NORWALK — Norwalk Democrats have again slaughtered their competition in a municipal election.
Incumbent Mayor Harry Rilling won reelection Tuesday with more than 63% of the vote, according to preliminary results. In a repeat of the two previous municipal elections, Rilling will again have a 14 to one Democratic majority Common Council; all four available Board of Education seats went to Democrats.
Tom Keegan will again be the lone Republican on the Common Council. Independents for Norwalk had only one victor: Andy Meyerson handily beat Democrat Priscilla Feral to become a Sixth Taxing District Commissioner.
Video by Harold F. Cobin at end of story
Former Mayoral candidate Lisa Brinton, who founded Independents for Norwalk this year, came in last in her bid for a Council at Large seat.
“It looks like Norwalk Democrats have a lot to celebrate tonight,” State Senate Majority Leader Bob Duff (D-25) said to the group gathered in the Hilton Garden Inn. “… Norwalk is a Democratic city.”
Rilling, caught up in the celebratory mood as victorious Democrats posed for a group photo, drew resounding laughter when he quipped, “One party rule is OK when it’s us.”
The preliminary results, according to Norwalk Democratic Registrar Stuart Wells:
- Harry Rilling, D 9006 (8,406 on the Democratic line, 374 Working Families Party and 223 “unknown”)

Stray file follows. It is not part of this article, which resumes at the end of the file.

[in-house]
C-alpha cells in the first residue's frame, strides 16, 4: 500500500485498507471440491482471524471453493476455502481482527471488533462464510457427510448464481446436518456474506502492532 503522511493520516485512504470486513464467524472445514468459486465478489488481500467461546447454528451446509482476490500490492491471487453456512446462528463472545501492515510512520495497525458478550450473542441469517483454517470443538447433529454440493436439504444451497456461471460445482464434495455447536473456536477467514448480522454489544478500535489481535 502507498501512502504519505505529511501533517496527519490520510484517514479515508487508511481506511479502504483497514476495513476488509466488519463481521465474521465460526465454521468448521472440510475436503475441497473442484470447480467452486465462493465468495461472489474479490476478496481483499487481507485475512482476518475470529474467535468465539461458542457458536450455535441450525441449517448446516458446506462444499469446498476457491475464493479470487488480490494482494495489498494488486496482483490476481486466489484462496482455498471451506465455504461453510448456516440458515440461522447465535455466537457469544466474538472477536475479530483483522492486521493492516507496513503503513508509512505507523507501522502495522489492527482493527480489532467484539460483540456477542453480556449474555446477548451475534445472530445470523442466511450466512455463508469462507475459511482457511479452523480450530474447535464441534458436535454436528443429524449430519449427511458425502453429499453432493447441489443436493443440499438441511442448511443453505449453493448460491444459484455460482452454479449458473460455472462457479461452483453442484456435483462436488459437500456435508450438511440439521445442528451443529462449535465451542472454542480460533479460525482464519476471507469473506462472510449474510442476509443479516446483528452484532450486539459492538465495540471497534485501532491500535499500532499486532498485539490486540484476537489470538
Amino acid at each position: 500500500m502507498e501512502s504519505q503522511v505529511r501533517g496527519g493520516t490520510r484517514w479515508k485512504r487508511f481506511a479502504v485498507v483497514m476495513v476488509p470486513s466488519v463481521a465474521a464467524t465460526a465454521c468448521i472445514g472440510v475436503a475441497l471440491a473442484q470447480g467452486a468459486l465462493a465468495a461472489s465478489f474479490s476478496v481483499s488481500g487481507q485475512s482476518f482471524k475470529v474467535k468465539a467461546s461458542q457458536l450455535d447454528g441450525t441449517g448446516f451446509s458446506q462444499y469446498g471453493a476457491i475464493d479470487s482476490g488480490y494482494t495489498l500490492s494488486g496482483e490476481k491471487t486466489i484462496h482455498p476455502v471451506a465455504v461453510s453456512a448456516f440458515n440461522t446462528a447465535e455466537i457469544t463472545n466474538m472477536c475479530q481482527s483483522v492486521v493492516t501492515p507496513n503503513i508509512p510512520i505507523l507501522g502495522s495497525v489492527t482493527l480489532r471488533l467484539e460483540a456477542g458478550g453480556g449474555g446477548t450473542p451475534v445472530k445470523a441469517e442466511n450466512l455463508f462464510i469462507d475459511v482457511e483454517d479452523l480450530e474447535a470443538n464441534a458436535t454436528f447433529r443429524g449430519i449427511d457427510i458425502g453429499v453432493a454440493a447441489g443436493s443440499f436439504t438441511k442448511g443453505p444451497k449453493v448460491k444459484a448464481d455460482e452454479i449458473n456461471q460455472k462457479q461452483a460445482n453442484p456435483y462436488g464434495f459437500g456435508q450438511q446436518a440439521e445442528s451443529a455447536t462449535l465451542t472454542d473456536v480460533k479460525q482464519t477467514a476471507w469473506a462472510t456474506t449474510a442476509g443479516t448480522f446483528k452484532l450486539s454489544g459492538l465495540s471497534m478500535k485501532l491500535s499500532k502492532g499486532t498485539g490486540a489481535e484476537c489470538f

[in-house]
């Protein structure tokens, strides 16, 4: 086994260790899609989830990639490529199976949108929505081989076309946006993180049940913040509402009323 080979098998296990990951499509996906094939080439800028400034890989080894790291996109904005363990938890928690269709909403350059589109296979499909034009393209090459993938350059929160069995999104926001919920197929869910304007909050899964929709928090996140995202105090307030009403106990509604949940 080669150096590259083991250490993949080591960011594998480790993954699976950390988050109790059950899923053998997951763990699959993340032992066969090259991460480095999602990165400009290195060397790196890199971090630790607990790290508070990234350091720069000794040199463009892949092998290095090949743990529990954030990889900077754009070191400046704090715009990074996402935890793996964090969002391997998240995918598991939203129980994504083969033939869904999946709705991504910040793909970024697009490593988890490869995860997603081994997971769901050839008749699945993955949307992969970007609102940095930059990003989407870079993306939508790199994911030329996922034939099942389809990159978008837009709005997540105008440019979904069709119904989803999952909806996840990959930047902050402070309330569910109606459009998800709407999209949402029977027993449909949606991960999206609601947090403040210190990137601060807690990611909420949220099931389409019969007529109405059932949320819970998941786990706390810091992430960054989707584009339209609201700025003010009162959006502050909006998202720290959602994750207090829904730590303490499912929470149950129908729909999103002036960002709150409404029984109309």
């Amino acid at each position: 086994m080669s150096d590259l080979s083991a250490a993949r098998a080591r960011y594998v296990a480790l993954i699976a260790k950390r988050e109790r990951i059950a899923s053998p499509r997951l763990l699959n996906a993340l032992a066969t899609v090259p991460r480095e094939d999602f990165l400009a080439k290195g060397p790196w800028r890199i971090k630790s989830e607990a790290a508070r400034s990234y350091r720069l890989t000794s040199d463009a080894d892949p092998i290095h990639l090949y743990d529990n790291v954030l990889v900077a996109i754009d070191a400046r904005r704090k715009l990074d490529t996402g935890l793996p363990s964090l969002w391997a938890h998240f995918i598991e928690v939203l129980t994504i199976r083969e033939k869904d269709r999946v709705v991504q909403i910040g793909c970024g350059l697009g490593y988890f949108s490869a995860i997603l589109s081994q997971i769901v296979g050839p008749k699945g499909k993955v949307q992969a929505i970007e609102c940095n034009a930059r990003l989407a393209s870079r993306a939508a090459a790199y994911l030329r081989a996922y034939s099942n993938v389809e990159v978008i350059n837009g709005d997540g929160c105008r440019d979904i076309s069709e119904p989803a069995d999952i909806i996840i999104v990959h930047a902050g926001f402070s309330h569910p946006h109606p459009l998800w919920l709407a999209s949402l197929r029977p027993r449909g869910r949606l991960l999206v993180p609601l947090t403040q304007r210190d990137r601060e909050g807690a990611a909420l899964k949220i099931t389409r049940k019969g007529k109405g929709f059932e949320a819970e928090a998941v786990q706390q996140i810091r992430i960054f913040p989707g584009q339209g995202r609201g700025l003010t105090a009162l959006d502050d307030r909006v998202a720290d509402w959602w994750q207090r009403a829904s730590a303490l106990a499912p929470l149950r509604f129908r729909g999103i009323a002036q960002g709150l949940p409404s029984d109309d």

- Jonathan Riddle, R 5,152
- Rick McQuaid, R (8,208 on the Democratic line, 5,189 on the Republican line, 20 “unknown”)
Board of Education at large
- Kara Baekey, D 7,359 (6,657 on the Democratic line, 646 Working Families Party and 56 “unknown”)
- Sheri McCready Brown, D 7215 (6,528 on the Democratic line, 610 Working Families Party and 77 “unknown”)
- Colin Hosten, D 7,173 (6,500 on the Democratic line, 628 Working Families Party and 45 “unknown”)
- Janine Randolph, D 7,024 (6,345 on the Democratic line, 628 Working Families Party and 51 “unknown”)
- Jody Sattler, I 4,212
- Alex Kemeny, I 4,190
- Katherine (Price) Snedaker, I 3,982
- Shirley Mosby, I 3,815
Common Council at large
- Greg Burnett, D 8,217 (7,269 on the Democratic line, 894 Working Families Party and eight “unknown”)
- Nora Niedzielski-Eichner, D 8,053 (7,152 on the Democratic line, 853 Working Families Party and 48 “unknown”)
- Barbara Smyth, D 7,725 (7,067 on the Democratic line, 580 Working Families Party and 78 “unknown”)
- Josh Goldstein, D 7,503 (6,914 on the Democratic line, 539 Working Families Party and 50 “unknown”)
- Dominique Johnson, D 7,063 (6,570 on the Democratic line, 440 Working Families Party and 53 “unknown”)
- Richard Bonenfant, R 5,970
- Matthew Merluzzi, R 5,151
- Enrique Santiago, R 4,387
- Lisa Brinton, I 3,698
Council District A
- David Heuvelman, D 1,399 (1,241 on the Democratic line, 148 Working Families Party and 10 “unknown”)
- Nicol Ayers, D 1,298
- Luis Estrella, R 749
- Chris Morales, I 354
Council District B
- Darlene Young, D 996 (879 on the Democratic line, 84 Working Families Party and three “unknown”)
- Diana Révolus, D 880 (796 on the Democratic line, 73 Working Families Party and 11 “unknown”)
Council District C
- John Kydes, D 1,814
- Jenn McMurrer, 1,693 (1,476 on the Democratic line, 175 Working Families Party and 20 “unknown”)
- Read Auerbach, R 1,434
- Scott Goodwin, I 468
Council District D
- Heidi Alterman, D 1,978 (1,772 on the Democratic line, 201 Working Families Party and five “unknown”)
- Tom Keegan, R 1,817
- Diane Jellerette, D 1,668 (1,569 on the Democratic line, 91 Working Families Party and eight “unknown”)